For you, we present this bit of fowlness: a rub usable for any poultry–chicken, duck, pheasant, or turkey.
Here’s a concentrated rub that has its origins in Louisiana, where it seems that every home cook has his or her own secret spice mixture for grilled foods.
No alternative listicle for Thanksgiving turkey would be complete without either prime rib brisket on it.
I’m using a rub popular in Kentucky, where they barbecue the lamb.
Ray “Dr BBQ” Lampe to emcee Road Grub Throwdown series of motorsports food shows and competitions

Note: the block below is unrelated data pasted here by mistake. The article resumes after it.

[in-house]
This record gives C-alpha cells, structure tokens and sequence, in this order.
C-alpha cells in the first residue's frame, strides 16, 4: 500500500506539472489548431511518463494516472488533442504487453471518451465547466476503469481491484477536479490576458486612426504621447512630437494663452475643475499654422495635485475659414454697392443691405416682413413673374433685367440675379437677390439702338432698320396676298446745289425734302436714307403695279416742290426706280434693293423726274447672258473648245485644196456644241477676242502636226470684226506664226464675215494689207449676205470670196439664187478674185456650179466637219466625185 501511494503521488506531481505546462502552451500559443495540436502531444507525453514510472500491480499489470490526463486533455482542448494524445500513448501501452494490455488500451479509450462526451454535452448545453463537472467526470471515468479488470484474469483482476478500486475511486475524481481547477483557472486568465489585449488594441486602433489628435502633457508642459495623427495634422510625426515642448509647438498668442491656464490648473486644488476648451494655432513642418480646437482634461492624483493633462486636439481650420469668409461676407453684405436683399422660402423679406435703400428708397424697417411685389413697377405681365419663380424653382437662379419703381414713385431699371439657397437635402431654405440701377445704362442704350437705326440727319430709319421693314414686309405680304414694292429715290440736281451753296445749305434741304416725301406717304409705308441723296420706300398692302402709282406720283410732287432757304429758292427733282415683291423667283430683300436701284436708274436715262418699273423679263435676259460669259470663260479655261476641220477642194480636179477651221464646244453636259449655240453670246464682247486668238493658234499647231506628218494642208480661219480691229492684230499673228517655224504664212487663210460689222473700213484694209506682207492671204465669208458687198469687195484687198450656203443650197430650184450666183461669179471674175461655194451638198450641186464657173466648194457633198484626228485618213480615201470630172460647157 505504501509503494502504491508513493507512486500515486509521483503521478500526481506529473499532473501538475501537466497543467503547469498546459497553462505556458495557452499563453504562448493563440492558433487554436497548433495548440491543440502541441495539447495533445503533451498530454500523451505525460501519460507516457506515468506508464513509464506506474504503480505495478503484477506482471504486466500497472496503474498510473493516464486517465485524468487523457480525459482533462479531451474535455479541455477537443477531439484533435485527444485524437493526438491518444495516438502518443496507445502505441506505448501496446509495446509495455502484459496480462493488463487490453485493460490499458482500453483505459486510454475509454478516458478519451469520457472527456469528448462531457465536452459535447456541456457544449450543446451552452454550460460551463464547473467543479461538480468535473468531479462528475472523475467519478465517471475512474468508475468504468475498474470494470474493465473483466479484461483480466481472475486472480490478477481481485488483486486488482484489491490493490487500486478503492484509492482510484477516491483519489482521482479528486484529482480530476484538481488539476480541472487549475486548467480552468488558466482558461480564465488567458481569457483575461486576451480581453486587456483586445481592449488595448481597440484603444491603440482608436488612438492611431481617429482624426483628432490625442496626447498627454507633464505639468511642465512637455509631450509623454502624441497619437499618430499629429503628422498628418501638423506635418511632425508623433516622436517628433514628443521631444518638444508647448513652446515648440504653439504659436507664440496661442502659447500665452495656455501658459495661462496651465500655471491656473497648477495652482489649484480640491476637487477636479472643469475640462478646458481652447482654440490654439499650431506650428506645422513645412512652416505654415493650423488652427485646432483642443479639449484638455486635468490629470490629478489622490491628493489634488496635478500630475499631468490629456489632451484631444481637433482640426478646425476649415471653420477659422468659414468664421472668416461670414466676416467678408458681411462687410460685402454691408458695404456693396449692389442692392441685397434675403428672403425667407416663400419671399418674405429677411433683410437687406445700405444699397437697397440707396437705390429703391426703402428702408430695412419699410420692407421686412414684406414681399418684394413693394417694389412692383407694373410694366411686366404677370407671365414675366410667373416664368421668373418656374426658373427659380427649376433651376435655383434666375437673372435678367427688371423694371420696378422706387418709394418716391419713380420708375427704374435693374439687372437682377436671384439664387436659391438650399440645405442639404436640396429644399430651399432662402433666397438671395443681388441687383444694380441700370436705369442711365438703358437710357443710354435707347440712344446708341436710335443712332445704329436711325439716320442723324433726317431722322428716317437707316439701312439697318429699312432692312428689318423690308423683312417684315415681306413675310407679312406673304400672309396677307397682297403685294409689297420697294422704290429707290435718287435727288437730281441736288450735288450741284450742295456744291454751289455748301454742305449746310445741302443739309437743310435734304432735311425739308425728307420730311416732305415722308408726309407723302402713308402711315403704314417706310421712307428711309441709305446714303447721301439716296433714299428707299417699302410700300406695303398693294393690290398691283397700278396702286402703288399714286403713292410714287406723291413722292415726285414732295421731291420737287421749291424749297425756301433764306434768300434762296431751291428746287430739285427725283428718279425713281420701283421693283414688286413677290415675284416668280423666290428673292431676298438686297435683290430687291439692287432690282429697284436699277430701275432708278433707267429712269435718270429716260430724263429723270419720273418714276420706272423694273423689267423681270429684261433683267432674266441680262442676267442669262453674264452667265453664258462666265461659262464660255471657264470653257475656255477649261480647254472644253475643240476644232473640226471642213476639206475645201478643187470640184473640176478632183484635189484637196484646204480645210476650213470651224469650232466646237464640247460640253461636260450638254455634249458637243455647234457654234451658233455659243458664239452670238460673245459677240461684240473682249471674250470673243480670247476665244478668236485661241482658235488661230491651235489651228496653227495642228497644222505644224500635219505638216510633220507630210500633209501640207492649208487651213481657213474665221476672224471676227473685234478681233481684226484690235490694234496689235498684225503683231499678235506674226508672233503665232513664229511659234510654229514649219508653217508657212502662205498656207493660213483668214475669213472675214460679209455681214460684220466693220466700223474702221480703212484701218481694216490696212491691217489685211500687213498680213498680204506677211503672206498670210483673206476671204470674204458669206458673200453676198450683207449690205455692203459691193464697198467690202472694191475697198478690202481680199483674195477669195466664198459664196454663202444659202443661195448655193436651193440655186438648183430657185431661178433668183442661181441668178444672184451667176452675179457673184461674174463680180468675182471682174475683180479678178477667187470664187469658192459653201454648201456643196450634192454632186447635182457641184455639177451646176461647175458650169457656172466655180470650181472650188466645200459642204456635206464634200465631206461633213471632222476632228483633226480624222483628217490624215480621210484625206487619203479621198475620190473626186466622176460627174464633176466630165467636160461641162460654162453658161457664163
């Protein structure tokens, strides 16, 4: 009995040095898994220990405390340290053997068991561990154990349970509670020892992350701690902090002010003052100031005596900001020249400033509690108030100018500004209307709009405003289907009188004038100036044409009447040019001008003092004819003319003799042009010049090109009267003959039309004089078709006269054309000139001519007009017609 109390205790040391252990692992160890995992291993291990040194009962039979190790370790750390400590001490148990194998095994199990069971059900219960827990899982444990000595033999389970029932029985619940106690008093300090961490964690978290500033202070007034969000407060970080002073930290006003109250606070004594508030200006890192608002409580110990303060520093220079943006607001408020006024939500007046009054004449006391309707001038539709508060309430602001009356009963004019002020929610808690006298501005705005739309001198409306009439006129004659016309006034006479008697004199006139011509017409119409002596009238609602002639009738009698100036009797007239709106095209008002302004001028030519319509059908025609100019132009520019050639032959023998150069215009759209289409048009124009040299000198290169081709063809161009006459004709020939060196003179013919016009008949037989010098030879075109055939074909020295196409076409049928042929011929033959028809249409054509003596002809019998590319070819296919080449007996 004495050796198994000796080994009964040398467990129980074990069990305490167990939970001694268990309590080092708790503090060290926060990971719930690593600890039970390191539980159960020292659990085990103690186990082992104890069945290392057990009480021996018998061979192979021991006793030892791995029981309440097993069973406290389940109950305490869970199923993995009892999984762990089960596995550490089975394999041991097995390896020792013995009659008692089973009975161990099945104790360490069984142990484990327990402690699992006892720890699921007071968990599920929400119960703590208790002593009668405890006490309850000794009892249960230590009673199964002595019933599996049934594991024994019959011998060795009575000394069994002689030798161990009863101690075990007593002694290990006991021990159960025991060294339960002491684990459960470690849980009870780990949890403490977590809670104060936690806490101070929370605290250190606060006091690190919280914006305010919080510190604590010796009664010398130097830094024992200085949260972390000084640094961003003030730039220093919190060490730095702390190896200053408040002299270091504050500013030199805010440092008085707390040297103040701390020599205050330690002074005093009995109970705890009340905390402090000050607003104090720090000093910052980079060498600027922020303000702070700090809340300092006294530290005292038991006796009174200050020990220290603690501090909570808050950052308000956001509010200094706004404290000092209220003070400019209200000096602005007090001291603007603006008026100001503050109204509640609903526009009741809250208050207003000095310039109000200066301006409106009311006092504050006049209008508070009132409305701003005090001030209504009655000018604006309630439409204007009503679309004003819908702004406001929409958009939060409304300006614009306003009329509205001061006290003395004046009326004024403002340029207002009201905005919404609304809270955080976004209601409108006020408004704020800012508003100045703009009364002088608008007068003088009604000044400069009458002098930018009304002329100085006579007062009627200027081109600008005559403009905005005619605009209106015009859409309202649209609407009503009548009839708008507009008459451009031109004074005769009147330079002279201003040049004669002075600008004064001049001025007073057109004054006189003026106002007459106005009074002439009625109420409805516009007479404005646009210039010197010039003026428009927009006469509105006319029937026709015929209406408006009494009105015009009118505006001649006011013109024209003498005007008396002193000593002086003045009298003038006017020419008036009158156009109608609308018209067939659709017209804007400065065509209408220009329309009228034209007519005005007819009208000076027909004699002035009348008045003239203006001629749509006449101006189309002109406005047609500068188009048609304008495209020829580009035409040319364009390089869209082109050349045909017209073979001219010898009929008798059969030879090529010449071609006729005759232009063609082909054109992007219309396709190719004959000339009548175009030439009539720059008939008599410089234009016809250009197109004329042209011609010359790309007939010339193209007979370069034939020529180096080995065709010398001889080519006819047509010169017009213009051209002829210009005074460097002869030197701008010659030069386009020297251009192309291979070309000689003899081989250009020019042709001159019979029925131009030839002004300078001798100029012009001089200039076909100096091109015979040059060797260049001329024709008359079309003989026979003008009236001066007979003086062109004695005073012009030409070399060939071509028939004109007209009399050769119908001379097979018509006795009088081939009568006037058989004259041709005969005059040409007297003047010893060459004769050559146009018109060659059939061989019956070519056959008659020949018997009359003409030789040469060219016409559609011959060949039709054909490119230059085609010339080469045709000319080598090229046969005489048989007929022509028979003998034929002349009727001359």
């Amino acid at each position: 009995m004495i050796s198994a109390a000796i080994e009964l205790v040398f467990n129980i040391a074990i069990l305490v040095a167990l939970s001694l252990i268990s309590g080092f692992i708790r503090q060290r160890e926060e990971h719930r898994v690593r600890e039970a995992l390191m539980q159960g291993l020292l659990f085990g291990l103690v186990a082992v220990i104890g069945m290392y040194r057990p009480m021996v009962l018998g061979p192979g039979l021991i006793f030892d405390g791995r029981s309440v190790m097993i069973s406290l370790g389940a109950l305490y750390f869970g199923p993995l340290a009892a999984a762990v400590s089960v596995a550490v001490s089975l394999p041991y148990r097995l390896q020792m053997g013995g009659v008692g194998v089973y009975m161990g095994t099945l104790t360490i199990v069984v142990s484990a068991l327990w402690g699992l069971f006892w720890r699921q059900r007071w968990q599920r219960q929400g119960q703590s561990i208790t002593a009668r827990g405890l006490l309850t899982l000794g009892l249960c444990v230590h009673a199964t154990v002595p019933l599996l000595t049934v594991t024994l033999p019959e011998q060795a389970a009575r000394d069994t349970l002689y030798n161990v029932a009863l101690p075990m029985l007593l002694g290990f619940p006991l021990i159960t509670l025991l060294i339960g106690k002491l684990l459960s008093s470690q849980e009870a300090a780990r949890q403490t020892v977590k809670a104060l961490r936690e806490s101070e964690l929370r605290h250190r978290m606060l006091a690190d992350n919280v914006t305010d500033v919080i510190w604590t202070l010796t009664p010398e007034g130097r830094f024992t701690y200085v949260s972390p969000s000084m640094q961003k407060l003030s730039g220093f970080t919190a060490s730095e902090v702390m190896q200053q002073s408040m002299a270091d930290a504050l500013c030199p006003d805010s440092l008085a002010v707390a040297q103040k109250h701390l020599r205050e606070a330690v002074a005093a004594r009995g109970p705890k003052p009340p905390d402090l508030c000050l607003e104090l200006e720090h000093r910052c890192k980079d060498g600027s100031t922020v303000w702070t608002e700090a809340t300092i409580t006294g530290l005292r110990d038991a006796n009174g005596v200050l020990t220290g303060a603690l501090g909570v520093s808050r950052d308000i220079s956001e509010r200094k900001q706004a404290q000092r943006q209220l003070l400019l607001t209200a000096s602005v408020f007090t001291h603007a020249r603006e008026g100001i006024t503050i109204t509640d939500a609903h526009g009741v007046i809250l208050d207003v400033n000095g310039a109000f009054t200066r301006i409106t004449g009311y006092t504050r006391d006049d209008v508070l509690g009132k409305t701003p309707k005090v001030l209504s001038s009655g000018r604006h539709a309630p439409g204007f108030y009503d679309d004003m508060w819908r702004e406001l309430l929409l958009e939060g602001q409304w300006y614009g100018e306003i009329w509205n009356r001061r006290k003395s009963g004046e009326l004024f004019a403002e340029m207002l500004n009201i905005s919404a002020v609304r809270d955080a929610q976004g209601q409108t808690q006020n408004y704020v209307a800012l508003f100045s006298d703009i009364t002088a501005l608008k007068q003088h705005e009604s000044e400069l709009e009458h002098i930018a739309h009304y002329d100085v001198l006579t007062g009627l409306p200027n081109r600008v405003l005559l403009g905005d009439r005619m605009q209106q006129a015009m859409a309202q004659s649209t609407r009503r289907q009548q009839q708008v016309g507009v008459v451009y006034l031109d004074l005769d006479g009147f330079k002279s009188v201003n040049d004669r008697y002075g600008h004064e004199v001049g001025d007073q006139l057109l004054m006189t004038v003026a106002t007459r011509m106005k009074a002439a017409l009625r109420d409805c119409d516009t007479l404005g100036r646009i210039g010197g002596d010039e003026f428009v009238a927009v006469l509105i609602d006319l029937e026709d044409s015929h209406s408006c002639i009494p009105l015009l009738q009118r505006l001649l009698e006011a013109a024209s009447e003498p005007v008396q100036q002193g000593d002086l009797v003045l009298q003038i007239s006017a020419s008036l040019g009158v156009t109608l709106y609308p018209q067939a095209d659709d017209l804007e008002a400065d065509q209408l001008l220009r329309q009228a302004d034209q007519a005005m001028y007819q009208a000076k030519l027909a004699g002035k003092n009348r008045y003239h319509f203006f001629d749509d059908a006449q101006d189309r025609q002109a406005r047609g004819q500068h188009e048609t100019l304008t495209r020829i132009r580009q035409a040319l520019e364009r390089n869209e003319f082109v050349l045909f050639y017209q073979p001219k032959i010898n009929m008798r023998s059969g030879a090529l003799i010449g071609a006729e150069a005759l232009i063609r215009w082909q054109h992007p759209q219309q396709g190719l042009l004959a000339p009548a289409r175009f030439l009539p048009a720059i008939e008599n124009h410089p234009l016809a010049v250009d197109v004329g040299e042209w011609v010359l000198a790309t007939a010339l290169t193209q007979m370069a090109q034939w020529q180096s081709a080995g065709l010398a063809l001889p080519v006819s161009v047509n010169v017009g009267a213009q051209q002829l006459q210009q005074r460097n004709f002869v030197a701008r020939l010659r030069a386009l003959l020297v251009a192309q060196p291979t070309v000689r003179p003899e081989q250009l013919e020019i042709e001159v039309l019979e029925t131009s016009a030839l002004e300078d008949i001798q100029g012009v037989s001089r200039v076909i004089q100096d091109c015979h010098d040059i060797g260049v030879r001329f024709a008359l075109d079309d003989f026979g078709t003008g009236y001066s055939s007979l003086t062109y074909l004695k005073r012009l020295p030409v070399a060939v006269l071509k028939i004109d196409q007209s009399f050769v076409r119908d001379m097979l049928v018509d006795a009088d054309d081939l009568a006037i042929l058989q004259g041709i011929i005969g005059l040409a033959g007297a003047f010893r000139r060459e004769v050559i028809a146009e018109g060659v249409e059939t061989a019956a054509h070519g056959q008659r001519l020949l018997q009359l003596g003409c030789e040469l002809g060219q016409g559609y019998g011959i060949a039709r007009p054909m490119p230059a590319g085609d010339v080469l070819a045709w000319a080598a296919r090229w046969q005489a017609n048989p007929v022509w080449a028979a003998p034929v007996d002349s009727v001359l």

I’ve been a Stubb’s BBQ sauce fan for a while now, so when the company asked me if they could send me some product to review, I was about as hesitant as you’d expect (i.e., I wasn’t). Stubbs sent in its original sauce, BBQ rub, and the spicy sauce for me to play with. When I test a product, I generally keep the recipes straightforward so as to get the clearest understanding of how well a sauce or rub does its job. Company founder C.B. Stubblefield being a Texas barbecue man, the sensible test here was beef.
This simple tri-tip rub was part of the Trash Can Smoker article I created over at Central. It’s very easy and still a favorite with my peeps.